After a group of villagers in Thane chased the leopard, the nervous animal chose to hide in another villager’s house, causing chaos through the night
Gajanan Loharkar, a resident of Warli Pada, Thane, will never forget the night of May 23. A leopard entered his house by mistake to hide after fellow villagers chased him away. Warli Pada is a tribal settlement adjacent to the Yeoor Range of Sanjay Gandhi National Park (SGNP) in Thane.
The rescue officials used a net to cordon off the area where the leopard was hiding. Pics/ Pradeep Dhivar
“The leopard was chasing a hen and had been seen in the locality twice before the incident. At around 8.50 pm, while attempting to get lucky the third time at catching the hen, it came to the locality again but this time only to get driven away by other villagers. In the process, it panicked and entered Loharkar’s house,” said a resident of the village.
After the news of the leopard spread in the village like wild fire, more than 500 people gathered in the area
“Loharkar’s son came outside the house sensing that something was wrong. One of the villagers then carried Loharkar, who was asleep. We immediately locked the door from outside and informed the police and Thane forest department. The rescue operation started at around 10.30 pm,” added the resident.
Gajanan Loharkar was asleep when the leopard entered his house in Warli Pada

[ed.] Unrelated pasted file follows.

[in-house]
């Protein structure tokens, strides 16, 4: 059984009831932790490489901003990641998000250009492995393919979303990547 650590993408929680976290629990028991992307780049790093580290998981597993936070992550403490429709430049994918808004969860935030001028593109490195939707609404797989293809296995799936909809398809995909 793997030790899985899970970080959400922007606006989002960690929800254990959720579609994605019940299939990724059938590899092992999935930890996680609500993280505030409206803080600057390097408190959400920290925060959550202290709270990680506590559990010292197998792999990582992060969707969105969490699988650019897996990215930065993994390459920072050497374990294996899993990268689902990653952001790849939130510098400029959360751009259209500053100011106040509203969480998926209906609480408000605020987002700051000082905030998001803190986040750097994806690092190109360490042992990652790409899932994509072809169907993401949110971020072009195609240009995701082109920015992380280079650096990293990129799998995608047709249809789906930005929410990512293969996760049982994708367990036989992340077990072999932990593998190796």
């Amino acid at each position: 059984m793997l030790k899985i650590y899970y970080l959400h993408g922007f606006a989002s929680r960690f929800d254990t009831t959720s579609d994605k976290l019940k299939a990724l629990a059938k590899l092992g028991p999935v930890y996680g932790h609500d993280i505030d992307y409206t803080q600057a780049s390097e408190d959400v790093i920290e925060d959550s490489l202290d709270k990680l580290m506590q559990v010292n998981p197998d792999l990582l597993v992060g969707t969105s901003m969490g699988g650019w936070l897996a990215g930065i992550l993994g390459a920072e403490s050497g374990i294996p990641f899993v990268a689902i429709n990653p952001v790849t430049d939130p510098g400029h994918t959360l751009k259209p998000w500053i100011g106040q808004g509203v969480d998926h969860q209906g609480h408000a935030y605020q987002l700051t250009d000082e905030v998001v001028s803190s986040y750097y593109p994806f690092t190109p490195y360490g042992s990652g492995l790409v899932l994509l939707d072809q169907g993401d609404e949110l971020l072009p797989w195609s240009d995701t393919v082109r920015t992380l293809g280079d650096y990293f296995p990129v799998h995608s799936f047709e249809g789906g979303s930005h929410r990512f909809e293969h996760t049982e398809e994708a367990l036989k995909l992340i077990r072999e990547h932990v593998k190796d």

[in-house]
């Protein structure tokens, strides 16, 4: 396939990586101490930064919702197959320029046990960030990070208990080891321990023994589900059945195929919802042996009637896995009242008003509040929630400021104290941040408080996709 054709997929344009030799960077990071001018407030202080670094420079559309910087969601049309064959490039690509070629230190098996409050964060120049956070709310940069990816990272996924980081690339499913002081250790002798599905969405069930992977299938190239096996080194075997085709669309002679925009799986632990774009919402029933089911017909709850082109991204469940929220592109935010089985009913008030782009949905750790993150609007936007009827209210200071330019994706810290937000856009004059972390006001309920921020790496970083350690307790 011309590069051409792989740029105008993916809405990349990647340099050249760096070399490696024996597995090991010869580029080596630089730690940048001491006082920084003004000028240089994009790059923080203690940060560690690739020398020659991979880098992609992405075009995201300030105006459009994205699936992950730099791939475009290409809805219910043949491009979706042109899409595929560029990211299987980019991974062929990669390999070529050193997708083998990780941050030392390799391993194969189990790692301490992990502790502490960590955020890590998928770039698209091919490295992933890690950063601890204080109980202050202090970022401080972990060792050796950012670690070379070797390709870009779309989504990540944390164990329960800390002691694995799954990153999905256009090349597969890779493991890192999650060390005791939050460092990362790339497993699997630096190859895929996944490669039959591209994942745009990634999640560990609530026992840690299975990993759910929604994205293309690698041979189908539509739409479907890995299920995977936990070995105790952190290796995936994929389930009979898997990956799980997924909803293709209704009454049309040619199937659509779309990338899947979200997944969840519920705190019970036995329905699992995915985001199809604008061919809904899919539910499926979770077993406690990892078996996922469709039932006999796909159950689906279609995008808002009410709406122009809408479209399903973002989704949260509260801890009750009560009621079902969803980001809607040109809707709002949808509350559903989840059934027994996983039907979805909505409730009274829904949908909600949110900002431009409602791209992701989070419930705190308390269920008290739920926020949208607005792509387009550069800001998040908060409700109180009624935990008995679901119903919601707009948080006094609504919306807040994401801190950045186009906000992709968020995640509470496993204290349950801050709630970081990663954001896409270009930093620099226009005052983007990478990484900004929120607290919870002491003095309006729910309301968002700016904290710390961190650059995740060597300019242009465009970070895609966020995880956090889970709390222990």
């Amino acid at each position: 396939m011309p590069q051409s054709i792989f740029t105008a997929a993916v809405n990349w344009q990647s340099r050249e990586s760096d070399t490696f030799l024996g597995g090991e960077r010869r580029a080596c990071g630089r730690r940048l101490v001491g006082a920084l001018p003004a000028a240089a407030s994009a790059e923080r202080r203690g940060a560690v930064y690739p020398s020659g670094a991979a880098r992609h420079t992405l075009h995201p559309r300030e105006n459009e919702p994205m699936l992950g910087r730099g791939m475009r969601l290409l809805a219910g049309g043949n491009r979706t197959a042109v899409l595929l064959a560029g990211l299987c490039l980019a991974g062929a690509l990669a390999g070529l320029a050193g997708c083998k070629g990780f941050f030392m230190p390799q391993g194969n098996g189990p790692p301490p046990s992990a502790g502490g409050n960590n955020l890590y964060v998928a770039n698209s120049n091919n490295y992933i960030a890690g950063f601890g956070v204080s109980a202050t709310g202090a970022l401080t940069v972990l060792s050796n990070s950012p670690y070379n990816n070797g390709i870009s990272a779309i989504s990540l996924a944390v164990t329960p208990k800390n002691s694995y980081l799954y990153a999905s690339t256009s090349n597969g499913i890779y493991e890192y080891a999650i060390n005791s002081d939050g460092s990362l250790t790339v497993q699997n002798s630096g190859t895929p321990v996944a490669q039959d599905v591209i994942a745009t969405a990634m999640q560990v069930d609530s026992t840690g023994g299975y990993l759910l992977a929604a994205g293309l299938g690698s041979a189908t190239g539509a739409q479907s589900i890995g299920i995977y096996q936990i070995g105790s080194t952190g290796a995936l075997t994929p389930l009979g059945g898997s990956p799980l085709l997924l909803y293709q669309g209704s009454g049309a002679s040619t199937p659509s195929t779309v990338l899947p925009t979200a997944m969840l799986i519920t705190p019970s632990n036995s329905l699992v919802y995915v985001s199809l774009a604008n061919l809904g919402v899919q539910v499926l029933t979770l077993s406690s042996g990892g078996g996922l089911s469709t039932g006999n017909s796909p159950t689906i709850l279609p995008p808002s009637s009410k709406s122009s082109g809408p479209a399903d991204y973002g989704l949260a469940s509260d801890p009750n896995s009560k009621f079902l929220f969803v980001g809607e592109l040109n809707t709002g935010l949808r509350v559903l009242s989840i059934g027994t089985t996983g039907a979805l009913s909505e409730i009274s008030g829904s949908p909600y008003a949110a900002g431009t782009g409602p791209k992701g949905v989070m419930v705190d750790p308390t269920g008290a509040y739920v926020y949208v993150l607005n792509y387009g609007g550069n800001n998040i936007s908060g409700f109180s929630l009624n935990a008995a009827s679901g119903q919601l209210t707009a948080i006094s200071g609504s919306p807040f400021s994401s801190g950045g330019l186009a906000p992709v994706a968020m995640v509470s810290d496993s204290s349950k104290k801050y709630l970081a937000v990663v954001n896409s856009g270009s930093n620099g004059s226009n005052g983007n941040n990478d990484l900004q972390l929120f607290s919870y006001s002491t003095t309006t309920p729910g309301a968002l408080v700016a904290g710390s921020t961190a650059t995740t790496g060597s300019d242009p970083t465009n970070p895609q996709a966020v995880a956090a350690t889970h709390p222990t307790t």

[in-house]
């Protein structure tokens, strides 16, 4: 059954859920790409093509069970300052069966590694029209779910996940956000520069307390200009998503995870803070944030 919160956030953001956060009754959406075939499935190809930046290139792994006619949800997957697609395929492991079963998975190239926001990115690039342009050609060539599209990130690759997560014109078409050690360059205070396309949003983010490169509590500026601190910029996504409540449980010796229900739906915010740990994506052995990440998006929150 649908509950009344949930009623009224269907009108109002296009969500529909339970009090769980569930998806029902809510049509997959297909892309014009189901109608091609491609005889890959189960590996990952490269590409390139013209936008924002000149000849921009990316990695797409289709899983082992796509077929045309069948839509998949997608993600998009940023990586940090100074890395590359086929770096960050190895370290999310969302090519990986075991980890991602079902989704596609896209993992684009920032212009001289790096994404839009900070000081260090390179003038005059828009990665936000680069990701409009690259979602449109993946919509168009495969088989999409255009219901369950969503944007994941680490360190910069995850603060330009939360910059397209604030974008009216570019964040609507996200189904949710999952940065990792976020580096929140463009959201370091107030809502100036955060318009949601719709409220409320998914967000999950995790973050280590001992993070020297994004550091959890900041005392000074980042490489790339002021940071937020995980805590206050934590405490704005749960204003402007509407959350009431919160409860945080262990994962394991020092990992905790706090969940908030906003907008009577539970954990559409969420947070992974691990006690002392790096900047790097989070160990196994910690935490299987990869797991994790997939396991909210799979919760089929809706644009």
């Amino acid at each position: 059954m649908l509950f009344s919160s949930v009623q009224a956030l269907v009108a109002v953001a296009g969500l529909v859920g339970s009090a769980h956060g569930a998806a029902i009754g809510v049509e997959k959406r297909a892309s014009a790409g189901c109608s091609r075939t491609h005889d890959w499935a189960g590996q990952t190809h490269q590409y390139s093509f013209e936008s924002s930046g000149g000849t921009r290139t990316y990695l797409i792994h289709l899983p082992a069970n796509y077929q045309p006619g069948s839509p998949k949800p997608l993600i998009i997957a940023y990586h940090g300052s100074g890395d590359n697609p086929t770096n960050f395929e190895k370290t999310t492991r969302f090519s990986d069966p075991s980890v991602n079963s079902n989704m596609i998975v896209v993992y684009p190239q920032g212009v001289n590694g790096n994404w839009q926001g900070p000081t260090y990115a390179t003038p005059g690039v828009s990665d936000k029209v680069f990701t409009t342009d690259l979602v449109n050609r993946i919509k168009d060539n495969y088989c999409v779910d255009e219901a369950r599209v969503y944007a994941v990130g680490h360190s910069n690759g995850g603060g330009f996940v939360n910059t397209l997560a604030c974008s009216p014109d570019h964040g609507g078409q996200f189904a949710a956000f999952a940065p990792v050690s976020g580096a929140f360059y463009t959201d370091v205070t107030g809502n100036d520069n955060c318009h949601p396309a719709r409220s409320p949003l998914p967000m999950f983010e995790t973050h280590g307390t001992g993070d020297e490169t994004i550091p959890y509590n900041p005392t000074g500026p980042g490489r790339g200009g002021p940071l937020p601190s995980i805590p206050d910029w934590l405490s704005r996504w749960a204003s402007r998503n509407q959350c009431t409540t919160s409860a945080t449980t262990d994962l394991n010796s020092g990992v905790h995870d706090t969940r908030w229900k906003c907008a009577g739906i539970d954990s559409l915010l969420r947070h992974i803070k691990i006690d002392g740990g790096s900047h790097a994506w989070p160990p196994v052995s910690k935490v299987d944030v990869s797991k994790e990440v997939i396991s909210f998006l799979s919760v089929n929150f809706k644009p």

A wildlife expert monitoring the rescue operation said that the crowd that gathered there added to their difficulties since it made the leopard nervous and they didn’t want any loss of human life. Tranquilising the animal was their priority.
“We saw from an opening above the door that the leopard was sitting beneath the bed and it would be really difficult to tranquilise it. What concerned us more was the fact that the animal was getting aggressive because of the noise the crowd was making,” said Sanjay Pagare, a rescue team member.
An eyewitness told sunday mid-day that the first thing forest department officials did was close the opening so that the leopard couldn’t escape. Sensing that the animal was getting more aggressive by the minute, the authorities devised a strategy.
“At around 1.30 am, we evacuated the houses behind the room in which the leopard was sitting. We cordoned off the area where the leopard was sitting using a net and then made an opening in the wall of the house after which the animal immediately ran into the forest that was less than 50 metres away,” said SGNP Assistant Conservator of Forest (ACF), Santosh Saste.
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